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  1. #1
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    Jun 2006
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    Default Is the APC Line-R voltage regulator a good option?

    My wife and I will be taking our daughter to visit her family in Santo Domingo in September (2008), and would like to help them to protect their electronics. I asked an electrician friend for advice on dealing with the brownouts, spikes, and voltage irregularities. He suggested the APC Line-R 1200VA automatic voltage regulator as an affordable and reliable option, but he is not use to the demands of the electric grid in the Dominican Republic, so I want to be sure that this is going to be sufficient. I have seen them online for $45 and up, but there's no use in buying it and taking up space in the luggage for something that isn't going to work.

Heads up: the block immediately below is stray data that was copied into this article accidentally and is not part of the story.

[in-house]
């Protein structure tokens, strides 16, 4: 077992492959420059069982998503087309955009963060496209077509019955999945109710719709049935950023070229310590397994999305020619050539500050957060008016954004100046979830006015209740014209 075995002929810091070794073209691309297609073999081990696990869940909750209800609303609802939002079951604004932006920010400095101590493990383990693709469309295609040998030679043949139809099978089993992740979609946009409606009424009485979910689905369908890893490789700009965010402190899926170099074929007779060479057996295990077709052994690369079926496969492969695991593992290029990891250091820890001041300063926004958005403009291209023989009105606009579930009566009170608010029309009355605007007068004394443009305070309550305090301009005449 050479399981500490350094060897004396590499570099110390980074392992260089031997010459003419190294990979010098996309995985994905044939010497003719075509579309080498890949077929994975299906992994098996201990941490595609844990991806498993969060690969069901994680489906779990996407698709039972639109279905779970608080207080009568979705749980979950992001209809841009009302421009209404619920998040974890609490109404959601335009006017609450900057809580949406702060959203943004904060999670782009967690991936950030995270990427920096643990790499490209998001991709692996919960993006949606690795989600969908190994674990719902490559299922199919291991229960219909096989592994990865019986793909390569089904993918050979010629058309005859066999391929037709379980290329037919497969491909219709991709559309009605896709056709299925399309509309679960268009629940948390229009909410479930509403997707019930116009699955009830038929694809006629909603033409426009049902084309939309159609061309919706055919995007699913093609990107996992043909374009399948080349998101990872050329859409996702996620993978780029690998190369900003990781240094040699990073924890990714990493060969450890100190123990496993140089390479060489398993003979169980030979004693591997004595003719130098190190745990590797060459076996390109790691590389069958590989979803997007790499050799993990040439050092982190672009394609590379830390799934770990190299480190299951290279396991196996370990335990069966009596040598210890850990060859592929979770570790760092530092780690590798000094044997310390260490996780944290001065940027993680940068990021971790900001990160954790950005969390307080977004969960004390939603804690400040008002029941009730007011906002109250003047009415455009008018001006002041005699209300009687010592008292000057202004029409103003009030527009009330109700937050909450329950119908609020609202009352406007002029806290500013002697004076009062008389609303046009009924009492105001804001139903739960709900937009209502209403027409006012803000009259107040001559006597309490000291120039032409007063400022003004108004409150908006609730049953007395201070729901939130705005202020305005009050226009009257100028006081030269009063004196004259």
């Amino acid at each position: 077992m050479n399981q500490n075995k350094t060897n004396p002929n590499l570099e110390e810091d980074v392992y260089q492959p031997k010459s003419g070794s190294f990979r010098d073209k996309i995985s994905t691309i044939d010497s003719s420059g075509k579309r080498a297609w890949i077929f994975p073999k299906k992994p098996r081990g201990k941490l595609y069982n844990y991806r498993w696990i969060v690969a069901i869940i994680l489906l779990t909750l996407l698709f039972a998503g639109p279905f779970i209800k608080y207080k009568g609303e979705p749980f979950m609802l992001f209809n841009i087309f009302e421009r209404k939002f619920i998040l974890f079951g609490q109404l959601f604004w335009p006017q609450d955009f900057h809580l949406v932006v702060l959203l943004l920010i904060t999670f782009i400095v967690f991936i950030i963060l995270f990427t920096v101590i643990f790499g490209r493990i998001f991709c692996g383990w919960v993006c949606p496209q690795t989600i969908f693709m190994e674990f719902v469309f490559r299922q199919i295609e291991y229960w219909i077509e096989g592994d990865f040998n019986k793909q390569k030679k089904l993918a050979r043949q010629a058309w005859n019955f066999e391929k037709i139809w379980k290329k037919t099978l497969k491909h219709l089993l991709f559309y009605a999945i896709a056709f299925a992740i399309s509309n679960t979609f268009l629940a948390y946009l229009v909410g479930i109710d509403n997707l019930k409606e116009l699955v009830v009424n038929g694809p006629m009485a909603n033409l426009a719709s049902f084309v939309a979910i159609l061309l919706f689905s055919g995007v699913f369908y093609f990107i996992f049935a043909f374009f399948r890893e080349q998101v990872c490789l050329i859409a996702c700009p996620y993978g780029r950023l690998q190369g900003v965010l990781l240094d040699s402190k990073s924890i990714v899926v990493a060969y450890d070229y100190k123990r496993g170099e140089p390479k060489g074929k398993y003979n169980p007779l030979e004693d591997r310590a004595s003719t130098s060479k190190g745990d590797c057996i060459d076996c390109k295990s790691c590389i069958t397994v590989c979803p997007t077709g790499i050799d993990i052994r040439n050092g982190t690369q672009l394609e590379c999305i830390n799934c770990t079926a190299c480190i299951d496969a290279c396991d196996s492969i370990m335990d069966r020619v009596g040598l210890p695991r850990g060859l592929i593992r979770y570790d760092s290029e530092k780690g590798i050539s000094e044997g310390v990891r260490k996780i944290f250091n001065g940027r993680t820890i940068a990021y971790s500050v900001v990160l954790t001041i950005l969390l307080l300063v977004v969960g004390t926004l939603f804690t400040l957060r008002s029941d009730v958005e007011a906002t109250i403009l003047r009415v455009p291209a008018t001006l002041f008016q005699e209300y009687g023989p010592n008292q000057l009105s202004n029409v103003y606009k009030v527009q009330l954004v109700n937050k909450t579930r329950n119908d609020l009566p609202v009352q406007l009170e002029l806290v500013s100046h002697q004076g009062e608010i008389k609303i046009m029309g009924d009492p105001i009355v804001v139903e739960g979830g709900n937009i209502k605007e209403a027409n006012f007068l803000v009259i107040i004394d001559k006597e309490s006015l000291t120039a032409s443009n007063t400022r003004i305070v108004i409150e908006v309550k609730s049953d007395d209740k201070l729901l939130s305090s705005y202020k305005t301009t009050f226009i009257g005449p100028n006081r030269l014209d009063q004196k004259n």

They have two separate lines coming from two systems to their house and switch back and forth depending on which has current at that time, and also have access to a generator that the motel next door operates at times, so I feel that this is an especially demanding situation, but anything at all would be an improvement over the combination of no protection at all or unplugging everything they have to keep it safe.

    No computers or extremely sensitive equipment, but they do have a nice stereo, tv, cordless phone, ect.

    Thanks

    Scott

  2. #2
    joerusso
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    Quote Originally Posted by NCScott View Post